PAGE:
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dc.contributor.authorSchmid, J.en_US
dc.contributor.authorLing, L.en_US
dc.contributor.authorLeung, J.en_US
dc.contributor.authorZhang, N.en_US
dc.contributor.authorKolbe, J.en_US
dc.contributor.authorWesley, A.en_US
dc.contributor.authorMills, G.en_US
dc.contributor.authorBrown, P.en_US
dc.contributor.authorJones, D.en_US
dc.contributor.authorLaing, R.en_US
dc.contributor.authorPattemore, P.en_US
dc.contributor.authorTaylor, D.en_US
dc.contributor.authorGrimwood, K.en_US
dc.date.accessioned2017-05-03T13:13:31Z
dc.date.available2017-05-03T13:13:31Z
dc.date.issued2008en_US
dc.date.modified2014-06-12T23:42:12Z
dc.identifier.issn1399-3003en_US
dc.identifier.doi10.1183/09031936.00099508en_US
dc.identifier.urihttp://hdl.handle.net/10072/60110
dc.description.abstractPseudomonas aeruginosa is an important pathogen in cystic fibrosis (CF). Although most patients harbour unique P. aeruginosa isolates, some clinics report patients sharing common strains. The overall importance of person-to-person transmission in P. aeruginosa acquisition and whether routine patient segregation is necessary remains uncertain. The present authors therefore investigated the extent of P. aeruginosa transmission in New Zealand CF clinics. New Zealand's seven major CF centres were assessed, combining epidemiological data with computer-assisted SalI DNA fingerprinting of 496 isolates from 102 patients. One cluster of related isolates was significantly more prevalent in the largest clinic than expected by chance. The seven patients with isolates belonging to this cluster had more contact with each other than the remaining patients attending this centre. No other convincing evidence of transmission was found in any of the other smaller clinics. Three P. aeruginosa strains believed to be transmissible between patients in Australian and British CF clinics are present in New Zealand, but there was no definite evidence they had spread. Pseudomonas aeruginosa transmission is currently infrequent in New Zealand cystic fibrosis clinics. This situation could change rapidly and ongoing surveillance is required. The current results confirm that computer-assisted SalI DNA fingerprinting is ideally suited for such surveillance.en_US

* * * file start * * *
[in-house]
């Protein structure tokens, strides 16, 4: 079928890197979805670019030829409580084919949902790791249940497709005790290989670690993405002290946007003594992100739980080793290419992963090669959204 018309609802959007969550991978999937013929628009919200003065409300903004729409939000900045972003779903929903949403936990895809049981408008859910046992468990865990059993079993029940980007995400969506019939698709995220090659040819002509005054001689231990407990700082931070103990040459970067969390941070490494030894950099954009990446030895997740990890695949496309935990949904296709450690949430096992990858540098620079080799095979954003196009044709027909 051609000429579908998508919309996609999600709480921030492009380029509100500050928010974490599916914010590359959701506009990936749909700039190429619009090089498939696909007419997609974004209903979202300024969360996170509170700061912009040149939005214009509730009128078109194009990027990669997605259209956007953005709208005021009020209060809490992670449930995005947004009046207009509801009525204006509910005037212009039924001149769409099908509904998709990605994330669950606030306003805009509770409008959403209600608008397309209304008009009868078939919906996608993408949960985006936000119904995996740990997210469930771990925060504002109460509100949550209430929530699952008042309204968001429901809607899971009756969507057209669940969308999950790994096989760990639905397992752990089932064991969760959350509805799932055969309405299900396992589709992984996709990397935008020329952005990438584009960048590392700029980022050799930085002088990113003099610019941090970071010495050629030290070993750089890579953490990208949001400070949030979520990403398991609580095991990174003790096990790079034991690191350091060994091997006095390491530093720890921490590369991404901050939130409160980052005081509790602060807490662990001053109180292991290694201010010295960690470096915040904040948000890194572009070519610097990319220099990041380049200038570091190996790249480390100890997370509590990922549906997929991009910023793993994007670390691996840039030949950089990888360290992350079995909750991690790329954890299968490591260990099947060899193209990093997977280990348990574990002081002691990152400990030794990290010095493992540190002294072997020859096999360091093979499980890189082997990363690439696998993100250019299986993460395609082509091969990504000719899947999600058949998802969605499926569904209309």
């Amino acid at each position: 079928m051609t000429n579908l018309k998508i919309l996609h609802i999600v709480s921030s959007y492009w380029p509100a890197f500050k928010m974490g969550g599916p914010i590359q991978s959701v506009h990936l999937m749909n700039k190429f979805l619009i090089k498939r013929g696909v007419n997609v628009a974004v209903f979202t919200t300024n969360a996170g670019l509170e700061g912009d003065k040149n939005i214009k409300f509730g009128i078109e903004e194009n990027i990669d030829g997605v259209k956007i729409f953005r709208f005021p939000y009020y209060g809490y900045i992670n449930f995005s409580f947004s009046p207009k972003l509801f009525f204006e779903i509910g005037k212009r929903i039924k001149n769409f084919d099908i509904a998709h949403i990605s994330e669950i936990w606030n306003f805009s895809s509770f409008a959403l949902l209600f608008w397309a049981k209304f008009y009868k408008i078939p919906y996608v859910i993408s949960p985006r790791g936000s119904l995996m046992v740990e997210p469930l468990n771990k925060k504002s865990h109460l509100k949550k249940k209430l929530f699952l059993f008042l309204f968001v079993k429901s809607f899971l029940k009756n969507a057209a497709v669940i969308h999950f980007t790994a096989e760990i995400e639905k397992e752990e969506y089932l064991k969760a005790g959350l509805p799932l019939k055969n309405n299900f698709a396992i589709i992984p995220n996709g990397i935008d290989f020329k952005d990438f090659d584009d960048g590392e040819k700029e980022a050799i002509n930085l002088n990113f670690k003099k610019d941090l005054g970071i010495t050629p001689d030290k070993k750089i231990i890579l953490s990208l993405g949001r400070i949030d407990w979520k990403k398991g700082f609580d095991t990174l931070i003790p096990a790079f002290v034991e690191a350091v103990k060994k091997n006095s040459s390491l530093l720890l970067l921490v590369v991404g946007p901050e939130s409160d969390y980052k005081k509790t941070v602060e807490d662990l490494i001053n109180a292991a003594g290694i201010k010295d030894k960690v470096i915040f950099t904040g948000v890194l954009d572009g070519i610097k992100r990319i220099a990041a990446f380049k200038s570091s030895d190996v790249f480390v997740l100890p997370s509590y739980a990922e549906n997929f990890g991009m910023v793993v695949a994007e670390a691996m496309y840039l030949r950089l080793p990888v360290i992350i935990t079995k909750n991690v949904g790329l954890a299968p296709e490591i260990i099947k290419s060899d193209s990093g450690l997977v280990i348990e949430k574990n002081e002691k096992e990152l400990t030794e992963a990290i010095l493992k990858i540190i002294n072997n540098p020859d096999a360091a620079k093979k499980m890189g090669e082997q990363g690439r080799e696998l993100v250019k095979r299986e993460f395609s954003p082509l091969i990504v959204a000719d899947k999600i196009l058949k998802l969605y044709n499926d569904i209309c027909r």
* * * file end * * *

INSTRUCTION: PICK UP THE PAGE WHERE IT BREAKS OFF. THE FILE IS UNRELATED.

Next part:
dc.description.peerreviewedYesen_US
dc.description.publicationstatusYesen_US
dc.languageEnglishen_US
dc.publisherEuropean Respiratory Societyen_US
dc.publisher.placeSwitzerlanden_US
dc.relation.ispartofstudentpublicationNen_US
dc.relation.ispartofpagefrom1583en_US
dc.relation.ispartofpageto1590en_US
dc.relation.ispartofissue6en_US
dc.relation.ispartofjournalEuropean Respiratory Journalen_US
dc.relation.ispartofvolume32en_US
dc.rights.retentionYen_US
dc.subject.fieldofresearchMedical and Health Sciences not elsewhere classifieden_US
dc.subject.fieldofresearchcode119999en_US
dc.titlePseudomonas aeruginosa transmission is infrequent in New Zealand cystic fibrosis clinicsen_US
dc.typeJournal articleen_US
dc.type.descriptionC1 - Peer Reviewed (HERDC)en_US
dc.type.codeC - Journal Articlesen_US
gro.rights.copyrightSelf-archiving of the author-manuscript version is not yet supported by this journal. Please refer to the journal link for access to the definitive, published version or contact the authors for more information.en_US
gro.hasfulltextNo Full Text


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